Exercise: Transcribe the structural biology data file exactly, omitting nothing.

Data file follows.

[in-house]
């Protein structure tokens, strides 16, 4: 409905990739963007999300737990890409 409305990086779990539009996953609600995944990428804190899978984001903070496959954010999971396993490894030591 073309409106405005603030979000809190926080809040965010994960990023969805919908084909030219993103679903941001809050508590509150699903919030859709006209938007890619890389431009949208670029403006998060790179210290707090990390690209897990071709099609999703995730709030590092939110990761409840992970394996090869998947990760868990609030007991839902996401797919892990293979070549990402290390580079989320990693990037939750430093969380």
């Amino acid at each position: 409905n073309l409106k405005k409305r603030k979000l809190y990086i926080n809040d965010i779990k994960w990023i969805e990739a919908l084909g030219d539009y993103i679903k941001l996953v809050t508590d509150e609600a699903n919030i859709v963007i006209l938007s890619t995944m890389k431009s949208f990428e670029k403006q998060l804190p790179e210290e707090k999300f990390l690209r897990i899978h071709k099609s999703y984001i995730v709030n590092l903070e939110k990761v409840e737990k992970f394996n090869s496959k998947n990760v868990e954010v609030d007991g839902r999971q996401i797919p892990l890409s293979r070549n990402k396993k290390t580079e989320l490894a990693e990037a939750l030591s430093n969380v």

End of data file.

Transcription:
[in-house]
């Protein structure tokens, strides 16, 4: 409905990739963007999300737990890409 409305990086779990539009996953609600995944990428804190899978984001903070496959954010999971396993490894030591 073309409106405005603030979000809190926080809040965010994960990023969805919908084909030219993103679903941001809050508590509150699903919030859709006209938007890619890389431009949208670029403006998060790179210290707090990390690209897990071709099609999703995730709030590092939110990761409840992970394996090869998947990760868990609030007991839902996401797919892990293979070549990402290390580079989320990693990037939750430093969380």
């Amino acid at each position: 409905n073309l409106k405005k409305r603030k979000l809190y990086i926080n809040d965010i779990k994960w990023i969805e990739a919908l084909g030219d539009y993103i679903k941001l996953v809050t508590d509150e609600a699903n919030i859709v963007i006209l938007s890619t995944m890389k431009s949208f990428e670029k403006q998060l804190p790179e210290e707090k999300f990390l690209r897990i899978h071709k099609s999703y984001i995730v709030n590092l903070e939110k990761v409840e737990k992970f394996n090869s496959k998947n990760v868990e954010v609030d007991g839902r999971q996401i797919p892990l890409s293979r070549n990402k396993k290390t580079e989320l490894a990693e990037a939750l030591s430093n969380v």